Friday, August 23, 2013

Cameroon Takes Over Bakassi, Dashing Ambazonian and Efik Nationalist Hopes

Up went the Cameroonian flag over the Bakassi Peninsula on Wednesday, to the dismay of separatists and irredentists.
After decades of controversy and conflict, the Republic of Cameroon on August 21st formally took control of the disputed Bakassi Peninsula on its border with the Federal Republic of Nigeria.  This closes the door on the hopes of Nigerian nationalist irredentists, separatists in the peninsula and in the wider “Southern Cameroons” region, and members of the Efik ethnic group whose communities are riven by the international border.

Nigeria had been administering the peninsula since independence when, in 2002, the United NationsInternational Court of Justice (I.C.J.) ruled that the territory would belong to Cameroon.  Both sides had agreed to abide by the I.C.J. decision, whatever it might be, and in 2006 Nigeria ceded the peninsula, angering nationalists.  The issue lay dormant until last year, when a 10-year period during which Nigeria could contest the decision came was nearing its close (developments which were covered extensively in this blog).  Nationalist critics of Nigeria’s president, Goodluck Jonathan, cried “capitulation,” members of the Efik ethnic group, which straddles the border, demanded that displaced Efiks in Nigeria be allowed to resettle in the peninsula, and Efik nationalists on both sides of the border called for an independent state which would revive the Efiks’ precolonial Calabar Kingdom.

The Calabar Kingdom is still a functioning ceremonial monarchy,
though the Nigerian–Cameroonian border bisects its traditional lands
On the Cameroonian side, this southwestern region of the country had for decades been home to a separatist movement in formerly British-ruled areas.  The original German colony of Kamerun had been divided between the United Kingdom and France after Germany lost the First World War.  At the time of decolonization, the southern part of the British chunk (“Southern Cameroons”) voted to join the newly independent French portion as the Republic of Cameroon, while the predominantly-Muslim chunk of the British sliver voted to join Nigeria.  But Southern Cameroonians, culturally distinct and used to using English rather than French as their lingua franca, chafed under a new 1972 constitution under which the Cameroonian dictatorship erased all regional autonomy.  Separatists declared an independent Republic of Ambazonia in the former Southern Cameroons in 1999 and in 2006 declared a Republic of Ambazania (note slight difference in spelling) which was to include the Bakassi Peninsula as well.  This declaration had the support of displaced Efik and other Bakassians on the Nigerian side, but it had little effect on the ground.  (To complicate matters, the areas on the Nigerian side of the border are part of a possibly future independent state envisioned by Igbo separatists—whose disastrously brief-lived Republic of Biafra in the 1960s included a restive Efik minority.)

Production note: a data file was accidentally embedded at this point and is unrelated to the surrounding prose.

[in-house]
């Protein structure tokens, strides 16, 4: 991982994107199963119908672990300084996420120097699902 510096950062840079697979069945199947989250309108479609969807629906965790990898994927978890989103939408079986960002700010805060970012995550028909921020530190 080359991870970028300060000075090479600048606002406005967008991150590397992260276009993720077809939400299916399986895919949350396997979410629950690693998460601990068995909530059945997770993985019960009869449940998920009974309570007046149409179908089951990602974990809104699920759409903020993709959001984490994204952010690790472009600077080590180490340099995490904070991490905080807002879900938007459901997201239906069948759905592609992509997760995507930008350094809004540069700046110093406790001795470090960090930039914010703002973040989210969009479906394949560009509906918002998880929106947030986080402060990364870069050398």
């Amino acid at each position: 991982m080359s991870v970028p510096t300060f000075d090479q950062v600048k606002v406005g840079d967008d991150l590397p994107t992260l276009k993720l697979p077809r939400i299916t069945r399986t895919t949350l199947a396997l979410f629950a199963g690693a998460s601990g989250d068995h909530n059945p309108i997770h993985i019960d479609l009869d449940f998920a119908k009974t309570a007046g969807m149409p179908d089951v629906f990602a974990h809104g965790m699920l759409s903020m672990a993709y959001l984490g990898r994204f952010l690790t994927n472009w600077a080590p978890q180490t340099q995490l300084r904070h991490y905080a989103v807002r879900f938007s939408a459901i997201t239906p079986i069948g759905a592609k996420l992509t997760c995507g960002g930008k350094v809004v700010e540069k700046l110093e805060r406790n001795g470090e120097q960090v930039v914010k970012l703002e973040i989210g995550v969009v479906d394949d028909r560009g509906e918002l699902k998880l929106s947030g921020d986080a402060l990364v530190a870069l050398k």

But a 2012 declaration of independence by the Republic of Bakassi, though it involved only a radio-station tower on a tiny island off the peninsula’s coast, invited brutal reprisals by the Cameroonian military—not only against the Bakassian separatists but against Ambazonian/Ambazanian separatists more generally.

Separatists in Cameroon wave the flag of Ambazonia
But, declarations of independence aside, this is a time of reckoning for the estimated 90% of the peninsula’s 40,000-some residents who hold only Nigerian passports.  Instead of offering dual citizenship, as Bakassians demand, they are being told they must apply for foreign-resident permits, as though they were immigrants.  This is hardly a sporting attitude on the part of the Cameroonian victors in the dispute, and it is likely to inflame tensions.  While the rest of Nigeria is riven by separatism as well, many fear that the transition to Cameroonian rule might be the beginning, rather than the end, of the dispute over the Bakassi Peninsula.

[You can read more about Bakassi, Ambazonia, and many other separatist and new-nation movements, both famous and obscure, in my new book, a sort of encyclopedic atlas just published by Litwin Books under the title Let’s Split! A Complete Guide to Separatist Movements and Aspirant Nations, from Abkhazia to Zanzibar.  The book, which contains 46 maps and 554 flags (or, more accurately, 554 flag images), is available for order now on Amazon.  Meanwhile, please “like” the book (even if you haven’t read it yet) on Facebook and see this interview for more information on the book.]

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